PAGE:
Home > Nanotechnology Columns > UAlbany College of Nanoscale Science and Engineering > The CNSE ecosystem: new niches, adaptation, and population growth
The College of Nanoscale Science and Engineering (CNSE) is often described as an evolving and growing ecosystem. This metaphor provides an appealing framework to understand the dynamic academic and technological developments occurring at the CNSE every day. Geographically, the CNSE ecosystem is located in Albany, New York and is built on the Albany NanoTech Complex which covers approximately 800,000 square feet of territory.
March 25th, 2011
The CNSE ecosystem: new niches, adaptation, and population growth
The College of Nanoscale Science and Engineering (CNSE) is often described as an evolving and growing ecosystem. This metaphor provides an appealing framework to understand the dynamic academic and technological developments occurring at the CNSE every day. Geographically, the CNSE ecosystem is located in Albany, New York and is built on the Albany NanoTech Complex which covers approximately 800,000 square feet of territory. In addition to the College, the Albany NanoTech Complex houses the most advanced infrastructure available in the world for the study and development of nanotechnology, nanoengineering, and nanobioscience. The biotic members of the CNSE ecosystem include corporate partners (including IBM, TEL, Applied Materials, ASML, and International SEMATECH among others) who employ approximately 2,600 R+D professionals as well as the faculty, staff, and most importantly students at the CNSE.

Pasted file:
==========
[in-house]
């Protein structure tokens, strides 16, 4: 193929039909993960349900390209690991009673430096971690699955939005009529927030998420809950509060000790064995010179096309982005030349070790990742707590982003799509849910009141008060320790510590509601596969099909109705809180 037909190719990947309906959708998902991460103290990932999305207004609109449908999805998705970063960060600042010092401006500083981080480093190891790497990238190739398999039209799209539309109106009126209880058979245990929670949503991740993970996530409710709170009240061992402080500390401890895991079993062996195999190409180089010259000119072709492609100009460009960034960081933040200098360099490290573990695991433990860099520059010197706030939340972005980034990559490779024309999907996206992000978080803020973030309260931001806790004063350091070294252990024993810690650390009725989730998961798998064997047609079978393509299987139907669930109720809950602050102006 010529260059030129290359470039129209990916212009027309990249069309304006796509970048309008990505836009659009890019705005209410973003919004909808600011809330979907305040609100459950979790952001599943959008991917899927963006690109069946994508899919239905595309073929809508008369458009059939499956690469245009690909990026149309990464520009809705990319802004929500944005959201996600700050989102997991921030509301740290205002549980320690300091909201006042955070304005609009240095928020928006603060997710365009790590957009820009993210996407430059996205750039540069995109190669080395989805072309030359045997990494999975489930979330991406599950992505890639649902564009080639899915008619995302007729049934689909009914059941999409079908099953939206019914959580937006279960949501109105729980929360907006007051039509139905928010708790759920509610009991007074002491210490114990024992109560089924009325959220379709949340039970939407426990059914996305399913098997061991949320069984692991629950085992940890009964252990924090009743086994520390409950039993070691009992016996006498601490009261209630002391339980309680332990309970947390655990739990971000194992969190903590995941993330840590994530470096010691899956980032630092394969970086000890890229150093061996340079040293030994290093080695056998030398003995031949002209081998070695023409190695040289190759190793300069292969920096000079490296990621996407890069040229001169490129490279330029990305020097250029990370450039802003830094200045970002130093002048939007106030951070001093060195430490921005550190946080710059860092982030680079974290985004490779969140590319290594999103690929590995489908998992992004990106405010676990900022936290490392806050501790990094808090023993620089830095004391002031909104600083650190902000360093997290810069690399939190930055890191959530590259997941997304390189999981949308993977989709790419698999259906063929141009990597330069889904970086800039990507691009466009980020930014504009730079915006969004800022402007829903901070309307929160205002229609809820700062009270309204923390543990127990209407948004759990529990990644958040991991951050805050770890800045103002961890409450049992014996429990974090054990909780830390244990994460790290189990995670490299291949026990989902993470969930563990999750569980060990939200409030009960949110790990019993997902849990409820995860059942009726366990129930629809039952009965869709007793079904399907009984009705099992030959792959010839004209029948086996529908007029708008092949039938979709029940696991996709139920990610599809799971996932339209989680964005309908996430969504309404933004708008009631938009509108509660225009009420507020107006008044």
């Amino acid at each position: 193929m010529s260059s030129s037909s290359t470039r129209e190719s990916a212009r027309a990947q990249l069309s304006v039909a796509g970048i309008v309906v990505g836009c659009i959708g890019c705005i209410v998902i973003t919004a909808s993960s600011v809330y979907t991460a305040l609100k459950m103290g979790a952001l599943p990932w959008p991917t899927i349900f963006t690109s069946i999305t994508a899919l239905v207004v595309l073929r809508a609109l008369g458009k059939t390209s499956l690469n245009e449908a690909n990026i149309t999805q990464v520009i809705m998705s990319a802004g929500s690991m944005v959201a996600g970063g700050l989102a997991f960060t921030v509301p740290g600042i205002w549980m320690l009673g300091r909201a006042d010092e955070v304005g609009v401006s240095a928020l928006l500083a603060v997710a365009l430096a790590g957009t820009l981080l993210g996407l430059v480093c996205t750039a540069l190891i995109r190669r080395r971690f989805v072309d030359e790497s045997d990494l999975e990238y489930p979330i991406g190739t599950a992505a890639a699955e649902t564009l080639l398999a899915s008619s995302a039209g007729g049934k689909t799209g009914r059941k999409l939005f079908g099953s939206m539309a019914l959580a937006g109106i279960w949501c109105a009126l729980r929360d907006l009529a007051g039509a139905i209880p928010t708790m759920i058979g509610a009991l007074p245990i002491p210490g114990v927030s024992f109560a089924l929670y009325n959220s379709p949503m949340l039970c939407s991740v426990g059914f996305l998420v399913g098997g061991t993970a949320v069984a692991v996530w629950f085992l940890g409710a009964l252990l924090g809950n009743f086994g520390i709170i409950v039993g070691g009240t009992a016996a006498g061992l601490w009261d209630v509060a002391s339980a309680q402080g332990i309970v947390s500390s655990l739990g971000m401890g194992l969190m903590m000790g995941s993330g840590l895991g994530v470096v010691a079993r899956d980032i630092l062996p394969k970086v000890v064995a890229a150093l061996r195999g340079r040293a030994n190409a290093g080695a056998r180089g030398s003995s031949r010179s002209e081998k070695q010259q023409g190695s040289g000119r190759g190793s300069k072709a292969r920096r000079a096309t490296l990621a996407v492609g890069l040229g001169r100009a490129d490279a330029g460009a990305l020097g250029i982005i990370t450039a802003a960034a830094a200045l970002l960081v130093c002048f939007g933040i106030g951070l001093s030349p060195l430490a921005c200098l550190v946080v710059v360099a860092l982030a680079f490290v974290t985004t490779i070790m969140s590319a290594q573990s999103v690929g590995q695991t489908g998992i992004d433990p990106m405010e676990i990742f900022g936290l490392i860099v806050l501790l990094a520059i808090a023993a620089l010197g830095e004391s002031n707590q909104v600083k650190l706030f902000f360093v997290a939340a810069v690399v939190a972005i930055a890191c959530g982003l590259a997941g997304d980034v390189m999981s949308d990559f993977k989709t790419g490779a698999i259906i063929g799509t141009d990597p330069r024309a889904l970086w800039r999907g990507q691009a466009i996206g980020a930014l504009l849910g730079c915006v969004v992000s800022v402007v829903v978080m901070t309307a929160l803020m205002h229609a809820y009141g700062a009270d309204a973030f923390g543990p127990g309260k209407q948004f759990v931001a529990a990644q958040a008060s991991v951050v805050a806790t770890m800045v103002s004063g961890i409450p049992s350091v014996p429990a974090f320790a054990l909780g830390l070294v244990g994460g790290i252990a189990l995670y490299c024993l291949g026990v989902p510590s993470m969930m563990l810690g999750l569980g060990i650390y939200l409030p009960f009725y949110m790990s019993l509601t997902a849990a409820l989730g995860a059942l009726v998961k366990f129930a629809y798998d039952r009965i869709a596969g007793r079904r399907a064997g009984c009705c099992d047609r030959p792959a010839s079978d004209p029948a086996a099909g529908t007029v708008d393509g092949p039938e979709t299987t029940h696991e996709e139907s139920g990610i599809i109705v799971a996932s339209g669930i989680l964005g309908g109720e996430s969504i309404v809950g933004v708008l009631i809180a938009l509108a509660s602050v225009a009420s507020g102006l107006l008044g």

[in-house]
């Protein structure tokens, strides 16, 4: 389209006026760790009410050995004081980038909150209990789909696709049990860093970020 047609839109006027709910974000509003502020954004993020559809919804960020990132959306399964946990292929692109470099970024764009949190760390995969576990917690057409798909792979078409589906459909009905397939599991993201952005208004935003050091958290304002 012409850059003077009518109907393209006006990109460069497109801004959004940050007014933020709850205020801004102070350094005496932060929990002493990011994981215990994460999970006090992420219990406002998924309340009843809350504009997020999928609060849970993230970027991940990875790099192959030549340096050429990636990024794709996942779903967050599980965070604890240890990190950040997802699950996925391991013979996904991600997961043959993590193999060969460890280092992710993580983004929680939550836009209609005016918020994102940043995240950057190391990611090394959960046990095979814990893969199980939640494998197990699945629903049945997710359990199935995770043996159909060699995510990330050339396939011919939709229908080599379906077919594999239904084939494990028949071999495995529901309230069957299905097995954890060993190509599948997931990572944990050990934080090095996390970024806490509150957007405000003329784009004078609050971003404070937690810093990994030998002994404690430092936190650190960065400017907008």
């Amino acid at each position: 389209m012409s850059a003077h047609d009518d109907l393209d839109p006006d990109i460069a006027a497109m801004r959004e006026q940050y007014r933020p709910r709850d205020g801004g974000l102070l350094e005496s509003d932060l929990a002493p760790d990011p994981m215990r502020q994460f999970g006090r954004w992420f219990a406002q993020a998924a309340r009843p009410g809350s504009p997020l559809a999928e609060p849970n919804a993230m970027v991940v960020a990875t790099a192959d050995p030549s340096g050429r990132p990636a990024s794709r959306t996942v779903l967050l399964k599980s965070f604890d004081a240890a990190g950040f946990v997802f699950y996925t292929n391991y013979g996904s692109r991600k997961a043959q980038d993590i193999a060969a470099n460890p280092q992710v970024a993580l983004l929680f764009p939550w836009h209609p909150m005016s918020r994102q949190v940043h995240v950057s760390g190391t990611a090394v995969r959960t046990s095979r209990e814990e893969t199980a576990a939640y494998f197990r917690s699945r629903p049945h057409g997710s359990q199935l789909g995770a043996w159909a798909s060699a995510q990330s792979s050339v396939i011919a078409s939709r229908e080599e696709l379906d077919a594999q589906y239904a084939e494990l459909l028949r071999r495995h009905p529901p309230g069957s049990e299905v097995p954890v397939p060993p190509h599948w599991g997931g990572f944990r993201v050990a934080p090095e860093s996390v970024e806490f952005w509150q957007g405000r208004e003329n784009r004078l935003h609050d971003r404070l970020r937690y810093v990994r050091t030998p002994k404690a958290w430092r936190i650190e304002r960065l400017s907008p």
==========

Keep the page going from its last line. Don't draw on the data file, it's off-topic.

The term ecosystem implies interaction and association among the communities of individuals and their environment and this also reflects how the CNSE operates. To enhance and support interdisciplinary interaction, the College is uniquely organized into overlapping disciplinary constellations that include nanoengineering, nanoscience, nanobiology, and nanoeconomics. Faculty and students grouped into these constellations routinely cross the boundaries of traditional disciplines like biology, chemistry, computer science, economics, mathematics, and physics to tackle technological and commercial challenges developed around the theme of nanotechnology. Creating nano-based solutions to biological, engineering, environmental, health and technological problems is achieved most effectively when traditional disciplinary silos are knocked down and cross-disciplinary sharing is encouraged. Our students develop their knowledge in this milieu and come to expect and seek out expertise across disciplines to help solve problems.